Senior Design 03-04: Team 2
In addition to this website, our team maintains a dedicated project website found at: embeddedmotion.net
The final product of this project will be a system that records data representing the 3D motion of a human arm. The data will be utilized by a program on a PC to create an image of the motion. This requires between 8 and 12 sensors. The sensors themselves will either be gyroscopes or accelerometers. If gyroscopes are used, then angles relative to a reference point will be measured. If the sensors are accelerometers, then they will measure the movement of points at strategic locations. The two methods will require different algorithms for data interpretation.
Our project will focus on the actual data acquisition and storage system, not the interpretation of the data (though we will write software to show that it works). The device will utilize an embedded system to provide a flexible framework for analog to digital converters and built in USB host controller to interface to USB mass storage devices. An embedded USB host controller will provide USB connectivity to mass storage devices. The mass storage device will be the means by which data is transferred between our device and a PC. On-The-Go USB (OTG USB) will be utilized. OTG is designed specifically for embedded applications, providing the client and host controllers on a single chip and using the same hardware between the controllers.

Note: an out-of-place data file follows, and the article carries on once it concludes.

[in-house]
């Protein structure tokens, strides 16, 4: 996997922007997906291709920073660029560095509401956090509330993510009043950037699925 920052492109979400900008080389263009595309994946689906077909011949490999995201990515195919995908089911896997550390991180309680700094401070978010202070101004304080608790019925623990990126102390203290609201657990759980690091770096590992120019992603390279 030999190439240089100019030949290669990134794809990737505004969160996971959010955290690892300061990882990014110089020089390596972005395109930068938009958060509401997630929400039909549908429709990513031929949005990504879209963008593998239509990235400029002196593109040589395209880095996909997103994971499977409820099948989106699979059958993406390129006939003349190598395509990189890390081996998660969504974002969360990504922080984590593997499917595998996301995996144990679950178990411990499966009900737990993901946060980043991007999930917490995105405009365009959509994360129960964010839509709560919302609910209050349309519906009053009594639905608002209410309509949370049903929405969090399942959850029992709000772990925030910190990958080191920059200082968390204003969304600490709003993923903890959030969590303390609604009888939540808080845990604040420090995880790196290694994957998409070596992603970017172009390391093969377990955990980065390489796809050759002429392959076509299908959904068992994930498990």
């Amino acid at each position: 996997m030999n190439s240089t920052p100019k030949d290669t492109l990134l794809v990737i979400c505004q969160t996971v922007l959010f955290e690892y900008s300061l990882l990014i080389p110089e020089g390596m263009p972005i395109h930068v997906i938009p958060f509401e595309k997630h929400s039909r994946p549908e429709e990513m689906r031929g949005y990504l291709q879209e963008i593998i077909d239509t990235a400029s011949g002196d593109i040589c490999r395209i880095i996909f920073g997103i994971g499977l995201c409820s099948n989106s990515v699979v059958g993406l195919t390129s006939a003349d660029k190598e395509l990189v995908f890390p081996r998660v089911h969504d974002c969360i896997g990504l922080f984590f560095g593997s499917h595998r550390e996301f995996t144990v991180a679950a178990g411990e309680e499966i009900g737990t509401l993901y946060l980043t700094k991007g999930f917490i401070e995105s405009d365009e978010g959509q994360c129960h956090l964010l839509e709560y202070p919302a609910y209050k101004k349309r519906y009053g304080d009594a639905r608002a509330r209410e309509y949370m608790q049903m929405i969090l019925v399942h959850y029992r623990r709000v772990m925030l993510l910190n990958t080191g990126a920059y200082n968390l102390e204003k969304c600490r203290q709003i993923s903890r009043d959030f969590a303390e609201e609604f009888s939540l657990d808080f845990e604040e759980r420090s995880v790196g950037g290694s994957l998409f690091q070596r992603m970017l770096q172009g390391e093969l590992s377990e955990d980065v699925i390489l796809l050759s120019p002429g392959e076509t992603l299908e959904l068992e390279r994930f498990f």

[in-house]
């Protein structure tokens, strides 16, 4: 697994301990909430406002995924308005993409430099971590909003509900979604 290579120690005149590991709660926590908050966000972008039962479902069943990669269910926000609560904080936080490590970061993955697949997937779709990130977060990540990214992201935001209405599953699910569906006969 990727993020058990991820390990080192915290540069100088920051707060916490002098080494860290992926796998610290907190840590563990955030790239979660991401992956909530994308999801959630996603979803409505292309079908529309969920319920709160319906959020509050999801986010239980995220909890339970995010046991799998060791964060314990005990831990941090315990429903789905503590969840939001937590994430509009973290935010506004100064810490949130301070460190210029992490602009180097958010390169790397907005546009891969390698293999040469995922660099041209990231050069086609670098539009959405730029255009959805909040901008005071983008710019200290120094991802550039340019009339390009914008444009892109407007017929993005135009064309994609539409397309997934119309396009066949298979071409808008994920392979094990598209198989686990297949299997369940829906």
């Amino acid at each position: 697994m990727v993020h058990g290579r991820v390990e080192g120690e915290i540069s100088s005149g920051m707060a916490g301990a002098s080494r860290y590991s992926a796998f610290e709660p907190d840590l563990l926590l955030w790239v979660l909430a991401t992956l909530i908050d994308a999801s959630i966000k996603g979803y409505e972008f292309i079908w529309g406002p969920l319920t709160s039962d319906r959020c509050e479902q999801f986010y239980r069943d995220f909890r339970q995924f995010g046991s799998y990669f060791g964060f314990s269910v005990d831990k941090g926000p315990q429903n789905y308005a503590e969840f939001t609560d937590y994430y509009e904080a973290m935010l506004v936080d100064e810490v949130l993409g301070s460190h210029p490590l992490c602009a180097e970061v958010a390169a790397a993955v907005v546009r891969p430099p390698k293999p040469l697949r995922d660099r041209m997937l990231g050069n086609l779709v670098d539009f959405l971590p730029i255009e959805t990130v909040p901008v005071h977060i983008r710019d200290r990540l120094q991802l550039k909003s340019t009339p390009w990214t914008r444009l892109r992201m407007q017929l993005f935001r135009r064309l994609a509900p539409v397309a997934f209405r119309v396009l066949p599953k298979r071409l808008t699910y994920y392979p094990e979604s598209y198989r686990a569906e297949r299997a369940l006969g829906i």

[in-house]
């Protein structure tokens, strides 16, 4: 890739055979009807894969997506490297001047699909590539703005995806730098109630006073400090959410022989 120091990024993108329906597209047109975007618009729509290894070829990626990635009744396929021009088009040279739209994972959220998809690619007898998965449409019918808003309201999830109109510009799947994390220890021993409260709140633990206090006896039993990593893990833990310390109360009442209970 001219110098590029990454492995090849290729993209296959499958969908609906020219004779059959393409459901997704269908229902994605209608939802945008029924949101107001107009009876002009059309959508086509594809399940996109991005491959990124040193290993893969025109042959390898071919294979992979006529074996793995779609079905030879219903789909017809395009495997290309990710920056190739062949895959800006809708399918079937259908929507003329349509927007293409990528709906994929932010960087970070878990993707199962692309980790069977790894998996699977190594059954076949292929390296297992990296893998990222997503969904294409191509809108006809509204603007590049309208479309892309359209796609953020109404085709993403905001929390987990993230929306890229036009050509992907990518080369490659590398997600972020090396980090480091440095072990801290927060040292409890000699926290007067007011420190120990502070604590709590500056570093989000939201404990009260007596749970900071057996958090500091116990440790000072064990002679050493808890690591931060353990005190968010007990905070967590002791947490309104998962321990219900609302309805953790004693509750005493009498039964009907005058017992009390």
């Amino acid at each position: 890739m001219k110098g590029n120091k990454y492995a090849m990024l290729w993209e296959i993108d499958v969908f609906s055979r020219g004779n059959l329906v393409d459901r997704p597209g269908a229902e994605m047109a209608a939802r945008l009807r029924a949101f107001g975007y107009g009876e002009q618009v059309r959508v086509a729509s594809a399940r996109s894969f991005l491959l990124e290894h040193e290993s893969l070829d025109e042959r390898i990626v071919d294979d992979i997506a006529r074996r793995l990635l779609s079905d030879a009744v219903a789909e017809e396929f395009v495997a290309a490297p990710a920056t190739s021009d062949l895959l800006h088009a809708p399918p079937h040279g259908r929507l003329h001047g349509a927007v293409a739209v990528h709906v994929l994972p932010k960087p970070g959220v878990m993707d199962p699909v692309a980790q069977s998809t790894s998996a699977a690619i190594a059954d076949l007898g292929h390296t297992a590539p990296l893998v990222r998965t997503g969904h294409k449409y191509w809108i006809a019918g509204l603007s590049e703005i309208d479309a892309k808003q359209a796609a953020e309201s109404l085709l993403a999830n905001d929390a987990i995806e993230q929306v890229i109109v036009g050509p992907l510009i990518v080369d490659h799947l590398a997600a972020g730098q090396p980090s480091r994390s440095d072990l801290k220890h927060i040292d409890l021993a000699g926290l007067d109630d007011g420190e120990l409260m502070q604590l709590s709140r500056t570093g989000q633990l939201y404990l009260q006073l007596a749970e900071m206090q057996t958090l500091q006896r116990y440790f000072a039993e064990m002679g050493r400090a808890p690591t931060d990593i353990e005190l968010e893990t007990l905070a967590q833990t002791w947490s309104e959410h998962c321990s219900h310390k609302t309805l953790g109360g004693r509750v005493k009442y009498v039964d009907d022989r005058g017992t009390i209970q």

The device will offer a user interface that consists of an LCD display and four buttons. The interface will be configured as a menu-driven system and will offer the user the ability to change the sample rate, activate individual sensors, re-flash the device firmware, and control the start and stop times for the recording.
Embedded Motion has completed its PCB design and has received the fabricated boards. We have tested SDRAM, SRAM, Flash, and QSPI. All have shown some degree of success. SDRAM works perfectly, Flash can be read from and written to manually, but has trouble with block copies. SRAM works perfectly. QSPI can send and receive perfectly for 8 bit transfer sizes, and can send fine in 16 bit transfer mode but has trouble receiving.
From left to right:
- Steve VanderLeest
- Jeremy Andrus
- Justin Jansen
- Timothy Theriault
- Greg Griffes
- Jack Doornbos
Custom Printed Circuit Board - Top
Custom Printed Circuit Board - Bottom
uClinux Running on Our PCB!
Result of eating too much chinese food